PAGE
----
Though it was released independently in 2007, this album gained a real audience when it was given a label release in February. Soon, Justin Vernon’s angst-ridden songs were tugging the heart-strings of music fans all over the place. The strange journey from a secluded cabin in Wisconsin to the top ten lists of music critics has not compromised the appeal of the music itself. Each listen to this album reveals more intricacies. Vernon has crafted a sound all his own and is now saddled with the unenviable task of following it up with more. But I get the feeling this album will become a cult classic either way.

Key Tracks: Skinny Love, The Wolves (Act I and II)

1. Sigur Rós – Með suð í eyrum við spilum endalaust
Sigur Rós has been busy these last couple of years. They did a world tour, they filmed a music/documentary film about Iceland and their free countryside concert tour, they recorded a double EP of acoustic and rare tracks and they recorded this album. It’s clear that after all the busyness and intensity they have endured, they wanted to cut loose a little bit on this LP and surprise their audience. Right out of the gate, they shatter expectations with the song Gobbledigook – which sounds like an Animal Collective/hippie song. Track two continues the carefree joy of the album before they settle in for more subdued and orchestral fare (including a song featuring a full orchestra and choir that was recorded live in one take!). They even close the album with a song sung in English! All in all, this is an amazing album. One that I have listened to more than any other this year.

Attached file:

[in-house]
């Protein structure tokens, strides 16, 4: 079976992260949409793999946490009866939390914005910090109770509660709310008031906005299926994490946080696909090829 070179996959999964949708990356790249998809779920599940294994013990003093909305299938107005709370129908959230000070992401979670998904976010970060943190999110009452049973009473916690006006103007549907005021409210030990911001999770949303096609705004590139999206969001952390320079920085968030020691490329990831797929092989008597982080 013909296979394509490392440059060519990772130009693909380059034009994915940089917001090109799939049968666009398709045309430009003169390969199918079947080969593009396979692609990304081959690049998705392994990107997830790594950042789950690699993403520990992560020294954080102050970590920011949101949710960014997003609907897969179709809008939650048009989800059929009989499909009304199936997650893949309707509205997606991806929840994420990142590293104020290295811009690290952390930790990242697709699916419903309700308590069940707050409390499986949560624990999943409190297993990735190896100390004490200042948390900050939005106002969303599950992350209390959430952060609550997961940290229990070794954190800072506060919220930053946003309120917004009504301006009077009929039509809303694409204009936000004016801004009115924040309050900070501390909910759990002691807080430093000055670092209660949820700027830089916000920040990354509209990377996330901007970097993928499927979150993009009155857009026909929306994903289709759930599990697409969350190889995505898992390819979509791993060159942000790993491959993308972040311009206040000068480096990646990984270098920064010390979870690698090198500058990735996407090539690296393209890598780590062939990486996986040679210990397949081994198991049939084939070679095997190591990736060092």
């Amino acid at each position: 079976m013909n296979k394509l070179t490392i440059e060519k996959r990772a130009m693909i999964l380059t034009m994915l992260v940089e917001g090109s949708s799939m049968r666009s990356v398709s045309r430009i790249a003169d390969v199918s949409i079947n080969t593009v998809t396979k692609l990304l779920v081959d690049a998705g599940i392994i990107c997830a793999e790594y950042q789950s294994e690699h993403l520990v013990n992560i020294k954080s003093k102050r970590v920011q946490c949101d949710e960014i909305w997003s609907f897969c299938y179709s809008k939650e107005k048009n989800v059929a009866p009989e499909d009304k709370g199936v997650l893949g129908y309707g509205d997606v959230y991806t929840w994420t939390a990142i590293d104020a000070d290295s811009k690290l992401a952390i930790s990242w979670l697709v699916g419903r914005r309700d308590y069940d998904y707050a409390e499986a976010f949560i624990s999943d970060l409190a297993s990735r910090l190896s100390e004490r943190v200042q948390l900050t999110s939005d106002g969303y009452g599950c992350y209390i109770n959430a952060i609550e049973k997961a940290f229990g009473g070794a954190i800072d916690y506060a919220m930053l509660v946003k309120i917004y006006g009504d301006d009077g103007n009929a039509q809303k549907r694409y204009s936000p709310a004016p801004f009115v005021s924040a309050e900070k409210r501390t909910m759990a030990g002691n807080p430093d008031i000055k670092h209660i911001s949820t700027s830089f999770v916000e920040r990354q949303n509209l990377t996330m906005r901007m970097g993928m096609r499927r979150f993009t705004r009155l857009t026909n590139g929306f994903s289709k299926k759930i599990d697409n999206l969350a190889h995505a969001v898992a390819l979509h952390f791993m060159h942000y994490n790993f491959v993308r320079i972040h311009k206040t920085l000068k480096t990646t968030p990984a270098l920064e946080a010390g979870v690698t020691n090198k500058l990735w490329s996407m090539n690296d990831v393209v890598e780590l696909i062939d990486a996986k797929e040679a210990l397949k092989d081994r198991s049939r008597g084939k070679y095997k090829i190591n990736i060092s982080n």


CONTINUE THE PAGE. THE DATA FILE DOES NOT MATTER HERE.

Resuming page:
Key Tracks: Inní mér syngur vitleysingur, Ára bátur

So there you have it! My top 25. There were a number of albums that I hated to leave off, so maybe that’s a post for another day. Another great year for music! See you next year!


3 thoughts on “Top 25 Albums of the Year

  1. Nice list Peter!!! I’d be interested in trading notes on some of your selections. I’m still working on my list… hopefully I’ll have it up this weekend. You’re probably going to lose all respect for me when I say this but I totally didn’t realize the last song on the Sigur Ros album was in English!?